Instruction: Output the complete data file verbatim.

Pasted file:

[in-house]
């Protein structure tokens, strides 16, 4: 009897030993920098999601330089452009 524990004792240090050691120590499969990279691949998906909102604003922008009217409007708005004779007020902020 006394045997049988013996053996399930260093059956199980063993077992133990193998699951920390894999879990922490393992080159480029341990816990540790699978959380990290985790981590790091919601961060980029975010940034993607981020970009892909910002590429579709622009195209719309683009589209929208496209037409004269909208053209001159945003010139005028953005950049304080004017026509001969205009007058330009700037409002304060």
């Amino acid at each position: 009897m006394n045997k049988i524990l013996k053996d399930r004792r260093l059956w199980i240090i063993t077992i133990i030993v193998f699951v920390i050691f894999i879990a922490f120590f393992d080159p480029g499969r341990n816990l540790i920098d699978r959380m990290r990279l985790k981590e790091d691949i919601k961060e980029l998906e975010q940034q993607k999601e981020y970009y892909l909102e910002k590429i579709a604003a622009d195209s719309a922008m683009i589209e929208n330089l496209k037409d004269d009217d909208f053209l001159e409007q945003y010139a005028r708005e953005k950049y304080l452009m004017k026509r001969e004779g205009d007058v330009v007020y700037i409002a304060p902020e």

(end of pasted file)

[in-house]
């Protein structure tokens, strides 16, 4: 009897030993920098999601330089452009 524990004792240090050691120590499969990279691949998906909102604003922008009217409007708005004779007020902020 006394045997049988013996053996399930260093059956199980063993077992133990193998699951920390894999879990922490393992080159480029341990816990540790699978959380990290985790981590790091919601961060980029975010940034993607981020970009892909910002590429579709622009195209719309683009589209929208496209037409004269909208053209001159945003010139005028953005950049304080004017026509001969205009007058330009700037409002304060």
């Amino acid at each position: 009897m006394n045997k049988i524990l013996k053996d399930r004792r260093l059956w199980i240090i063993t077992i133990i030993v193998f699951v920390i050691f894999i879990a922490f120590f393992d080159p480029g499969r341990n816990l540790i920098d699978r959380m990290r990279l985790k981590e790091d691949i919601k961060e980029l998906e975010q940034q993607k999601e981020y970009y892909l909102e910002k590429i579709a604003a622009d195209s719309a922008m683009i589209e929208n330089l496209k037409d004269d009217d909208f053209l001159e409007q945003y010139a005028r708005e953005k950049y304080l452009m004017k026509r001969e004779g205009d007058v330009v007020y700037i409002a304060p902020e």